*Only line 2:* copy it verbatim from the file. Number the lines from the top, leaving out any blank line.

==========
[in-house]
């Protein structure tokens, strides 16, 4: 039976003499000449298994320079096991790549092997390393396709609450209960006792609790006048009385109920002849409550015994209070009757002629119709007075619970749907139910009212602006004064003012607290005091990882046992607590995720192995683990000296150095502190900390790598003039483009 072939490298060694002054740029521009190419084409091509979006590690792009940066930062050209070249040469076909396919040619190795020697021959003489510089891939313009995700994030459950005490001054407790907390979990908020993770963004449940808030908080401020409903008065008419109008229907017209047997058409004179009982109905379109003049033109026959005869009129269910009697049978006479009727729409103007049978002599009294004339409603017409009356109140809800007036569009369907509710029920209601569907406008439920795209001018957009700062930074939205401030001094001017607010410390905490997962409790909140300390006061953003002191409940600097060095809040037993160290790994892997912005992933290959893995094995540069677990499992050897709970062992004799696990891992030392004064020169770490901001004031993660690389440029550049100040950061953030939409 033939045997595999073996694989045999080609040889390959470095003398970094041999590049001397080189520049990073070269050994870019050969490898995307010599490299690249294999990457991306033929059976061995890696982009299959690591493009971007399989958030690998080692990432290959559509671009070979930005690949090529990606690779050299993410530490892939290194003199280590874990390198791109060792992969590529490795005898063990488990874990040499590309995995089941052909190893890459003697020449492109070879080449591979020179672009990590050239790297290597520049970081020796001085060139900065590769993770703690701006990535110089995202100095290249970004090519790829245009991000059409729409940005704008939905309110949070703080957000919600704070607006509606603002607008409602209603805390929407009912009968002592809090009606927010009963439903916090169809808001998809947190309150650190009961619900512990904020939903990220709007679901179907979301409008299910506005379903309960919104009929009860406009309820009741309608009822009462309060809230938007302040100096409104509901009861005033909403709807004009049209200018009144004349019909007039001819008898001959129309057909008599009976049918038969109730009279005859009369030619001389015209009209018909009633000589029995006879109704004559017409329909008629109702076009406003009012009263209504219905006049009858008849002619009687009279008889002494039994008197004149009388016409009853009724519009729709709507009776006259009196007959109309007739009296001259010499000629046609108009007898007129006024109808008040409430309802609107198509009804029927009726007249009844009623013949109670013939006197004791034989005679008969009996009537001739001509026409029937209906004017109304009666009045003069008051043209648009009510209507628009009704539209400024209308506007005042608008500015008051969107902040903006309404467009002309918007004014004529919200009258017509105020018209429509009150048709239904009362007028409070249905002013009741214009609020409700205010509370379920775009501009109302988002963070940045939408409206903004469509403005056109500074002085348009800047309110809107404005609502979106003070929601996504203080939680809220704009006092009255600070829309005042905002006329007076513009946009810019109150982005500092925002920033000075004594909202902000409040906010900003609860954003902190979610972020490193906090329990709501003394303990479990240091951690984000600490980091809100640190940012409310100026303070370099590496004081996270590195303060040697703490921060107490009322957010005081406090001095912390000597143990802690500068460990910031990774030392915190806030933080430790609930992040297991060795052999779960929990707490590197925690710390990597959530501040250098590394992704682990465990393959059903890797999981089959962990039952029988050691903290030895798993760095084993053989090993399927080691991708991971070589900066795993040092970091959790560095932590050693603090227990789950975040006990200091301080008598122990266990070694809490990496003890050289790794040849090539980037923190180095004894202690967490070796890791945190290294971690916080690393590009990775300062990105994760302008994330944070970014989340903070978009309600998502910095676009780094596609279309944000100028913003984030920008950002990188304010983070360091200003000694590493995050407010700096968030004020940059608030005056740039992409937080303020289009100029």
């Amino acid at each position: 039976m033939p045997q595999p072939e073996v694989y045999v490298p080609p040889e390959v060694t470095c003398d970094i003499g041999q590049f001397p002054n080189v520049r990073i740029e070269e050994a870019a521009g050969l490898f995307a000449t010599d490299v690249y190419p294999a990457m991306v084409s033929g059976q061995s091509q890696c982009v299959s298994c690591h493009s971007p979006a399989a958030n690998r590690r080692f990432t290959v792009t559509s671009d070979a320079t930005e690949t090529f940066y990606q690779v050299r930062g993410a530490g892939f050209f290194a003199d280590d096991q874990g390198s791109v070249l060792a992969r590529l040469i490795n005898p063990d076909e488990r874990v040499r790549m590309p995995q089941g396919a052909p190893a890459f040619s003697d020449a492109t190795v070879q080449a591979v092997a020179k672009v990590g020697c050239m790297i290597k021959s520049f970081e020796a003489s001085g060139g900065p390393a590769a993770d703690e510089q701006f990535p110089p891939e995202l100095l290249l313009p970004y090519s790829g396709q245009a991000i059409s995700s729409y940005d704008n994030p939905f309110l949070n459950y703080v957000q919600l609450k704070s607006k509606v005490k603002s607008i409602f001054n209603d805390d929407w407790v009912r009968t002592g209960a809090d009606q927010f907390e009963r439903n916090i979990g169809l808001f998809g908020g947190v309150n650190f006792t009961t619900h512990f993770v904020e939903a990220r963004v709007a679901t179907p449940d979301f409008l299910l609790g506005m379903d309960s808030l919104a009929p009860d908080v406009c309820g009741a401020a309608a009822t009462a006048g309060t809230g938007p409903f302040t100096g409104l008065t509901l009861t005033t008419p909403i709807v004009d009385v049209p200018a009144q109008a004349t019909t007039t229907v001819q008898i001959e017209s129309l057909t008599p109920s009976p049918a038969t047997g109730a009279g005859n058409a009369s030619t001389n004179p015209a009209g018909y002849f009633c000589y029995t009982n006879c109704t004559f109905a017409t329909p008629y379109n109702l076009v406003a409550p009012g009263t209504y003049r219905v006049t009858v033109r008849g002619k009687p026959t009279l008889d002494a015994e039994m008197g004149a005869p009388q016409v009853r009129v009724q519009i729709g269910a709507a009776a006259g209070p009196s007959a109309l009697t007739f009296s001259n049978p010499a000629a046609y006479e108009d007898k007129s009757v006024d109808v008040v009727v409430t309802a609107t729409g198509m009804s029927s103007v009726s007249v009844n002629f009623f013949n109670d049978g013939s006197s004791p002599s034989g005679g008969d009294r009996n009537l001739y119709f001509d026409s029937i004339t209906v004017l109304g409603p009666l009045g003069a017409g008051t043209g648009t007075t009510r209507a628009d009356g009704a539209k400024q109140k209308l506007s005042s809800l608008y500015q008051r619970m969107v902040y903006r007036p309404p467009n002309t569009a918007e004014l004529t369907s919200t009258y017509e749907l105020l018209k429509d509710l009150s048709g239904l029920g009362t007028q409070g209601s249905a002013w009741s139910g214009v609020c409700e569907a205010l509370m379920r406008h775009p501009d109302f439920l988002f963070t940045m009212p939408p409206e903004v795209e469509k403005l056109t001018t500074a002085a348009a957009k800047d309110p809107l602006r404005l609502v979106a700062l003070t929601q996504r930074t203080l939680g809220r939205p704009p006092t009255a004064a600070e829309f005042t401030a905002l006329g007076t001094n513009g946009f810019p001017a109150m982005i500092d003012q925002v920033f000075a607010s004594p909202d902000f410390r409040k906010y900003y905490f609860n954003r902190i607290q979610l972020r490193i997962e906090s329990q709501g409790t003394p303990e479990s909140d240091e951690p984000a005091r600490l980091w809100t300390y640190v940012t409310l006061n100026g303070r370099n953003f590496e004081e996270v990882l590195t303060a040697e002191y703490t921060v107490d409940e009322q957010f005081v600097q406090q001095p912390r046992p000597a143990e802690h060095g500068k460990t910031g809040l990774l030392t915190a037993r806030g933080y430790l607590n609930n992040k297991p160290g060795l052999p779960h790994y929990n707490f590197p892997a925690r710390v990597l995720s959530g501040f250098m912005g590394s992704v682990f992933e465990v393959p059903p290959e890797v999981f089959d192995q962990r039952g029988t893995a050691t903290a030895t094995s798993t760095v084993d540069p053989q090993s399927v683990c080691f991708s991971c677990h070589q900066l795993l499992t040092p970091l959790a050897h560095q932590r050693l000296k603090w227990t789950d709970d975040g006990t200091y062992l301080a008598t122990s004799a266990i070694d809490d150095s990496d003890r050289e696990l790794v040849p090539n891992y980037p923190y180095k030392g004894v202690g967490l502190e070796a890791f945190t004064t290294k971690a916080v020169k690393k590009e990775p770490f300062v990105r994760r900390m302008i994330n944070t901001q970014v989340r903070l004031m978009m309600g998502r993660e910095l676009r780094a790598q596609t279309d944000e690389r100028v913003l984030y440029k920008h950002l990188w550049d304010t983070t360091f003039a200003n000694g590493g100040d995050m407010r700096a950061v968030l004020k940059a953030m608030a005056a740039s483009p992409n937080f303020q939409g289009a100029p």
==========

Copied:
């Protein structure tokens, strides 16, 4: 039976003499000449298994320079096991790549092997390393396709609450209960006792609790006048009385109920002849409550015994209070009757002629119709007075619970749907139910009212602006004064003012607290005091990882046992607590995720192995683990000296150095502190900390790598003039483009 072939490298060694002054740029521009190419084409091509979006590690792009940066930062050209070249040469076909396919040619190795020697021959003489510089891939313009995700994030459950005490001054407790907390979990908020993770963004449940808030908080401020409903008065008419109008229907017209047997058409004179009982109905379109003049033109026959005869009129269910009697049978006479009727729409103007049978002599009294004339409603017409009356109140809800007036569009369907509710029920209601569907406008439920795209001018957009700062930074939205401030001094001017607010410390905490997962409790909140300390006061953003002191409940600097060095809040037993160290790994892997912005992933290959893995094995540069677990499992050897709970062992004799696990891992030392004064020169770490901001004031993660690389440029550049100040950061953030939409 033939045997595999073996694989045999080609040889390959470095003398970094041999590049001397080189520049990073070269050994870019050969490898995307010599490299690249294999990457991306033929059976061995890696982009299959690591493009971007399989958030690998080692990432290959559509671009070979930005690949090529990606690779050299993410530490892939290194003199280590874990390198791109060792992969590529490795005898063990488990874990040499590309995995089941052909190893890459003697020449492109070879080449591979020179672009990590050239790297290597520049970081020796001085060139900065590769993770703690701006990535110089995202100095290249970004090519790829245009991000059409729409940005704008939905309110949070703080957000919600704070607006509606603002607008409602209603805390929407009912009968002592809090009606927010009963439903916090169809808001998809947190309150650190009961619900512990904020939903990220709007679901179907979301409008299910506005379903309960919104009929009860406009309820009741309608009822009462309060809230938007302040100096409104509901009861005033909403709807004009049209200018009144004349019909007039001819008898001959129309057909008599009976049918038969109730009279005859009369030619001389015209009209018909009633000589029995006879109704004559017409329909008629109702076009406003009012009263209504219905006049009858008849002619009687009279008889002494039994008197004149009388016409009853009724519009729709709507009776006259009196007959109309007739009296001259010499000629046609108009007898007129006024109808008040409430309802609107198509009804029927009726007249009844009623013949109670013939006197004791034989005679008969009996009537001739001509026409029937209906004017109304009666009045003069008051043209648009009510209507628009009704539209400024209308506007005042608008500015008051969107902040903006309404467009002309918007004014004529919200009258017509105020018209429509009150048709239904009362007028409070249905002013009741214009609020409700205010509370379920775009501009109302988002963070940045939408409206903004469509403005056109500074002085348009800047309110809107404005609502979106003070929601996504203080939680809220704009006092009255600070829309005042905002006329007076513009946009810019109150982005500092925002920033000075004594909202902000409040906010900003609860954003902190979610972020490193906090329990709501003394303990479990240091951690984000600490980091809100640190940012409310100026303070370099590496004081996270590195303060040697703490921060107490009322957010005081406090001095912390000597143990802690500068460990910031990774030392915190806030933080430790609930992040297991060795052999779960929990707490590197925690710390990597959530501040250098590394992704682990465990393959059903890797999981089959962990039952029988050691903290030895798993760095084993053989090993399927080691991708991971070589900066795993040092970091959790560095932590050693603090227990789950975040006990200091301080008598122990266990070694809490990496003890050289790794040849090539980037923190180095004894202690967490070796890791945190290294971690916080690393590009990775300062990105994760302008994330944070970014989340903070978009309600998502910095676009780094596609279309944000100028913003984030920008950002990188304010983070360091200003000694590493995050407010700096968030004020940059608030005056740039992409937080303020289009100029």